New grade A goat dairy provides fresh goat cheese to local restaurants


Fresh milk and goat cheese can be procured from Kestrel Cascadia Farm, a newly licensed grade A goat dairy in Ridgefield, Washington.

Husband and wife Chris and Amy Dunning began the farm in 2012 as a 4H project for their children. Now licensed for human consumption, the Dunning’s milk products have seen an explosion of popularity. Their fresh cheese, used by some local restaurants, sells fast. The Dunnings expect to increase their current milking herd due to rising demand for their dairy products.

“We’re going to be doubling for next year,” Chris Dunning said. “I feel like the current property we’re on we can handle 60-70 milkers.”

Kestrel Cascadia Farm received its grade A dairy license from the Washington State Department of Agriculture in July 2023. They seasonally offer low-temperature pasteurized milk and cheese. Many steps are involved in receiving dairy licensing for human consumption, Dunning said. Multiple licenses are required, each requiring their own application.

Kestrel Cascadia milks their 20 goats twice daily, he said. Their goats readily enter the milking barn for their grain feed. The goats are machine-milked during their meals and their udders disinfected prior to and after milking.

The demand for fresh milk and cheese is high, and the farm is ready for expansion. Dunning plans to grow their herd next year. They have bred their milking goats and expect the kidding season to last from February. to March.

Kestrel Cascadia Farm has three types of goat: Oberhasli, Toggenburger and Saanen. All their goats are Swiss breeds, Dunning said. The Saanen are owned by the Dunnings’ son.

The Swiss goat breeds produce a tangy milk that is excellent for cheese, according to Dunning. He believes the tangy flavor makes the best goat cheese, also known as chevre.

Five types of chevre are offered at Kestrel Cascadia Farm: plain, crumbled, honey, hatch chili and seasonal cranberry jalapeno. More flavors may be available in the future, he said. All of the cheese is made from fresh low-temperature pasteurized milk in the farm’s commercial quality kitchen. The cheese stays fresh for up to 10 days.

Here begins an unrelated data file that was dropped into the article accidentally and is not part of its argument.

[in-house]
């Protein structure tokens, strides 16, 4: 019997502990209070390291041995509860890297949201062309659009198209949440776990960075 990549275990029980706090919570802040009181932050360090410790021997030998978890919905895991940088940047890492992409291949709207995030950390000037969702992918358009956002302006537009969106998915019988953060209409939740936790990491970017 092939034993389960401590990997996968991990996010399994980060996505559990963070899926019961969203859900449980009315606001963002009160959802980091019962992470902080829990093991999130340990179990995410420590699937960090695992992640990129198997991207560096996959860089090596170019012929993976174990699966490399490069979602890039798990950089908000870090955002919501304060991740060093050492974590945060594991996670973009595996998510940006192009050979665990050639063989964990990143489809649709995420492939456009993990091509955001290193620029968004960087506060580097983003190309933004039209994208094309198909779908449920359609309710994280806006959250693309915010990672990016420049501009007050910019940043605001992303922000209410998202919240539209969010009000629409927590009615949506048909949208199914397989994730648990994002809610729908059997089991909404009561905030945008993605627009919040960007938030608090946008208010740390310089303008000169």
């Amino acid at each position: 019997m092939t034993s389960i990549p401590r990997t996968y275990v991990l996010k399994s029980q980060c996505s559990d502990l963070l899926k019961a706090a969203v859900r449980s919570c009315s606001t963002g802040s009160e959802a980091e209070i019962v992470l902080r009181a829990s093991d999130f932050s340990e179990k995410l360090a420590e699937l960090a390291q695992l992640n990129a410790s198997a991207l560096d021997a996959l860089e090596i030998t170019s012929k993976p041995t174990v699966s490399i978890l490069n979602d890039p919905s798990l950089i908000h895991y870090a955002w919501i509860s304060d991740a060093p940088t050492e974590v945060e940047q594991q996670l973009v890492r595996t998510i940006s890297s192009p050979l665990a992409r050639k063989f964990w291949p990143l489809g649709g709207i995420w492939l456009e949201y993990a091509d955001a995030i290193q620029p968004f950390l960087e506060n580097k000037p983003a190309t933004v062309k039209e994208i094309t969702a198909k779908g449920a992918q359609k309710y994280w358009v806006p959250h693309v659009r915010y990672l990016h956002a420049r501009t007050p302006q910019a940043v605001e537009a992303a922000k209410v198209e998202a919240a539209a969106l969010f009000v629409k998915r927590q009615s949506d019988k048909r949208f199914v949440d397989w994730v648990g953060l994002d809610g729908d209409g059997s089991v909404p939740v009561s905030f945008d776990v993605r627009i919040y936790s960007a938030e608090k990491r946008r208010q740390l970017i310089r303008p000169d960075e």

Local restaurants have begun buying Kestrel Cascadia Farm’s cheese. Some of their Clark County clients include La Bottega Cafe, Haute Box Wood Fire, both in Vancouver, and Galeotti’s Wine Cellar in Battle Ground, Dunning said.

“We make our very popular stuffed mushroom with it,” Mike Galeotti, owner of Galeotti’s Wine Cellar said. “[It is a] big hit, well loved by our customers.”

Kestrel Cascadia Farms plans to expand their dairy products in the future. Dunning is currently working to perfect a yogurt recipe. Goat milk yogurt is different from other yogurts and tends to be runny, he said. 

“It’s a matter of dialing in the recipe so it sets up,” he added.

Ice cream is also in the plan for Kestrel Cascadia Farms. Dunning hopes to have the equipment for ice cream production by summer 2024.

Their dairy products offerings may expand outside of Washington in the near future, as Dunning is looking into acquiring a multistate license.

“Currently we’re only licensed in the state of Washington. I’m going to start working on multistate so we can start offering products in Portland,” he said.

Milk is currently unavailable for purchase as the farm’s goats prepare for kidding season. Due to low supply and high demand, 90% of the farm’s remaining milk is being used for cheese production, Dunning said. Milk will be available again during the first week of February.

To learn more about Kestrel Cascadia Farm, visit the website at Its milk products are available for on-farm pickup and delivery is offered to restaurants.